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ARTICLE: Oil prices have staged an extraordinary recovery. In seven weeks the price of West Texas Intermediate, WTI, has risen $80 dollars! This is when you compare the current price, $40, with a negative $40.32 on 20th of April. The benchmark Brent has also doubled since that time. The million dollar question, however, is whether this rally is sustainable? There are various factors that will determine the trajectory of markets. As prices rise Shale production might come back online. Also we shouldn't be ignoring the brewing tensions between China and the US that will culminate in another bout of trade war. Finally, the future of oil deal is still uncertain, failure to come up with an exit strategy will cost OPEC+, and oil prices, dearly.

One of the dilemmas that the OPEC+ producers face is that despite their intentions and actions to capture the market share from Shale, they simply cannot keep the later down or out of the game. This is a cycle: OPEC (read the Kingdom of Saudi Arabia) launches an oil price war that results in fall in production in the US Shale industry. However, as production declines, the prices start to rise. As this happens, the Shale industry bring back the lost barrels and we all arrive at square one once again.

We are observing a similar situation. As (WTI) prices touch $40 many in the Shale industry are planning to restart production. Libya is restarting production to the effect of 300,000 barrels per day. The magnitude of oil passing through the Energy Transfer's systems had fallen by 20 percent from March and May. About half of that amount has come online again. WPX Energy Inc. is planning to restore 45,000 barrels per day of its production while Parsley Energy Inc. intends to recover 26,000 barrels.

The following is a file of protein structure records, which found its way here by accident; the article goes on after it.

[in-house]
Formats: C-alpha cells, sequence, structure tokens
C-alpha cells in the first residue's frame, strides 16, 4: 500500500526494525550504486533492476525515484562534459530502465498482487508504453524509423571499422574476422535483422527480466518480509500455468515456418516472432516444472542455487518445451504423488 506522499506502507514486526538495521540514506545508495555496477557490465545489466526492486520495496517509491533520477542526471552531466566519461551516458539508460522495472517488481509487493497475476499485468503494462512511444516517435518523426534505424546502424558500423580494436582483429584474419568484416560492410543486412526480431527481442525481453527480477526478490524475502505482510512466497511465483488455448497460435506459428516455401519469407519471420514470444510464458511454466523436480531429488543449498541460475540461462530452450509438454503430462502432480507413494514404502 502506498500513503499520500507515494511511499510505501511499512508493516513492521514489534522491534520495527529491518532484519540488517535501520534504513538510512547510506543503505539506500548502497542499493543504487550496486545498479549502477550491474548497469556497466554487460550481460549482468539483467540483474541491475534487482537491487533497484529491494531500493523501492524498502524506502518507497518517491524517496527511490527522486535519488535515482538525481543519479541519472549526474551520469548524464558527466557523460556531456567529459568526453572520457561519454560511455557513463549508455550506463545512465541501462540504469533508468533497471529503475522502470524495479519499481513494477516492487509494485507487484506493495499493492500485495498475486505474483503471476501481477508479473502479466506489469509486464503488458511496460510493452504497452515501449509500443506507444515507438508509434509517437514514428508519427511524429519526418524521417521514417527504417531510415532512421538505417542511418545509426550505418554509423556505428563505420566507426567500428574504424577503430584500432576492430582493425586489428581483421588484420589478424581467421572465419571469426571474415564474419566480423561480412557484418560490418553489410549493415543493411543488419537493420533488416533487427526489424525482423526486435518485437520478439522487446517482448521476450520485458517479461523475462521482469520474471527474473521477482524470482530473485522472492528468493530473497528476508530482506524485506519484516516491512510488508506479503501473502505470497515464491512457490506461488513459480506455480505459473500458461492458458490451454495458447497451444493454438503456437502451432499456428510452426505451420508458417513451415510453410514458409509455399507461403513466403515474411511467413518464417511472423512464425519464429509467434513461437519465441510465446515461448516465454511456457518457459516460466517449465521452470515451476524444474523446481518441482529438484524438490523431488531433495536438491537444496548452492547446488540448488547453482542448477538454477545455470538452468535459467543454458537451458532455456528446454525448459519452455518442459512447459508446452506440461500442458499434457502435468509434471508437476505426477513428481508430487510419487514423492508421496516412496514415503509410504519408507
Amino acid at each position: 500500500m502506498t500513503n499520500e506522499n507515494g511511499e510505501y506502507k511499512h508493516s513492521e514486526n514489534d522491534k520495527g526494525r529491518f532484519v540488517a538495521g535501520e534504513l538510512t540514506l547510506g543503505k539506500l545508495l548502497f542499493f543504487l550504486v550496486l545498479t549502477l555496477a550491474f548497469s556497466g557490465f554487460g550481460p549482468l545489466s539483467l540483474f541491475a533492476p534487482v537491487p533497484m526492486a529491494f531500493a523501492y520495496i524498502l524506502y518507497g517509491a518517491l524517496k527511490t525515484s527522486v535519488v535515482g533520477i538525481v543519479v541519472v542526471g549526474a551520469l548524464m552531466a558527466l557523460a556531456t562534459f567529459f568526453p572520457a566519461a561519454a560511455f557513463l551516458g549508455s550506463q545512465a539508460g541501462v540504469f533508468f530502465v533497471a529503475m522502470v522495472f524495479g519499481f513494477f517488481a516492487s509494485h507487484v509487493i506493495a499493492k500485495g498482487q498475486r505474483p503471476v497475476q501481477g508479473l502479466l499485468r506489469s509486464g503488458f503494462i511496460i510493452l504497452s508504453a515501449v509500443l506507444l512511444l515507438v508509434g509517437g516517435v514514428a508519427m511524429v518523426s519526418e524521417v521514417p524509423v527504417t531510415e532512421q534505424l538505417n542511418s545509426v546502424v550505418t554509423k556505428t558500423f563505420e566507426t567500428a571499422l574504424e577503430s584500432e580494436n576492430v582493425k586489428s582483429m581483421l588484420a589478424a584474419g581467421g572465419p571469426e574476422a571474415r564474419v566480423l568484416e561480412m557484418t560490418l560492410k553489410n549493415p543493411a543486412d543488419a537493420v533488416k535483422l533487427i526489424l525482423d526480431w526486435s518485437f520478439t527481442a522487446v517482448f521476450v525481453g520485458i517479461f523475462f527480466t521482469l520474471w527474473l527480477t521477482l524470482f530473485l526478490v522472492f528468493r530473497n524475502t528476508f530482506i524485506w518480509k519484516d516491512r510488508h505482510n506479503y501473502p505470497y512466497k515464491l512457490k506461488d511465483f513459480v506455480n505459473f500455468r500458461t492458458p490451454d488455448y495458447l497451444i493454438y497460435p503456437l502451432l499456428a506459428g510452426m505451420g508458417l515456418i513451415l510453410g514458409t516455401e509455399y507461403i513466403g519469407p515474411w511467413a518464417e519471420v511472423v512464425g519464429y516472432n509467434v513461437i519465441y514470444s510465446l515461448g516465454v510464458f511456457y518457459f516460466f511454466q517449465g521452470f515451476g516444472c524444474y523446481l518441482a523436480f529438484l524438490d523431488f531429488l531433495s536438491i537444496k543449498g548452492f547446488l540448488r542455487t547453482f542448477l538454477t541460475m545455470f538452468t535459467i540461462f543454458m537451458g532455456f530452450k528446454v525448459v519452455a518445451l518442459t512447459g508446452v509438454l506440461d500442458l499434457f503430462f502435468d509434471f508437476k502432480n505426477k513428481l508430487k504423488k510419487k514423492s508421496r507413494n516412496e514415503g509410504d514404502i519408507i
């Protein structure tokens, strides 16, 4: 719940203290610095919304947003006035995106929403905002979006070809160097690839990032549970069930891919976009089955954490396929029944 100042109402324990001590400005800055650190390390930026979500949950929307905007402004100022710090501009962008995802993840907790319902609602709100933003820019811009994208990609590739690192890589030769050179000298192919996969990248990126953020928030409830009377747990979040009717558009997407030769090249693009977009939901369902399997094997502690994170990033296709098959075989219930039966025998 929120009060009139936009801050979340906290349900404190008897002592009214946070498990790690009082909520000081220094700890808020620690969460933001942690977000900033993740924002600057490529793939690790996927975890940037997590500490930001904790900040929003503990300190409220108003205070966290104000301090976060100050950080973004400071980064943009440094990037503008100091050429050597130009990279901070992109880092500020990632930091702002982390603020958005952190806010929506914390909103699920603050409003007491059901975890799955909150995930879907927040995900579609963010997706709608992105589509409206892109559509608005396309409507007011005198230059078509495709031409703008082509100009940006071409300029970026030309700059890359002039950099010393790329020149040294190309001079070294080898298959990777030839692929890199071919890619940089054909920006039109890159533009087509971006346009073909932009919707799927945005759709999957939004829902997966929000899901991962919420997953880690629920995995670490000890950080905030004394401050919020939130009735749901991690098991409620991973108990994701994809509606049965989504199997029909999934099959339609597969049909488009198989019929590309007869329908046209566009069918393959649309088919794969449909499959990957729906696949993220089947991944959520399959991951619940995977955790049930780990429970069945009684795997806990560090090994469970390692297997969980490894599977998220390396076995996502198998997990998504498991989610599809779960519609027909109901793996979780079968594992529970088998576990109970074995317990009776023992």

Paul Hickin, Associate Director at S&P Global Platts, said that "At current prices we are in a bit of limbo, neither high enough to really incentivize shale and not low enough to do much more damage to US producers. While the adage companies go bust, their asserts don't applies in this situation, you have to wonder whether US shale can and will respond in the same way once prices rise. The new normal for shale may look a little different as investors will want returns and not growth for growth's sake".

As production stopped on existing wells about 1.75 million bpd went offline. IHS Markit estimates it to recover by September. However, oil demand will be 13 percent less than last year. How Shale responds to these factors will determine the future of US oil production.

Another factor that we need to keep in mind is the trade war between US and China. Many observers thought that after the pact was signed on 15th January 2020 that the trade war over for good. But soon after that the ongoing pandemic settled in making it almost impossible for China to fulfill its promise to buy additional goods and services worth $200 billion. The provision of a snap back clause makes the deal tenuous.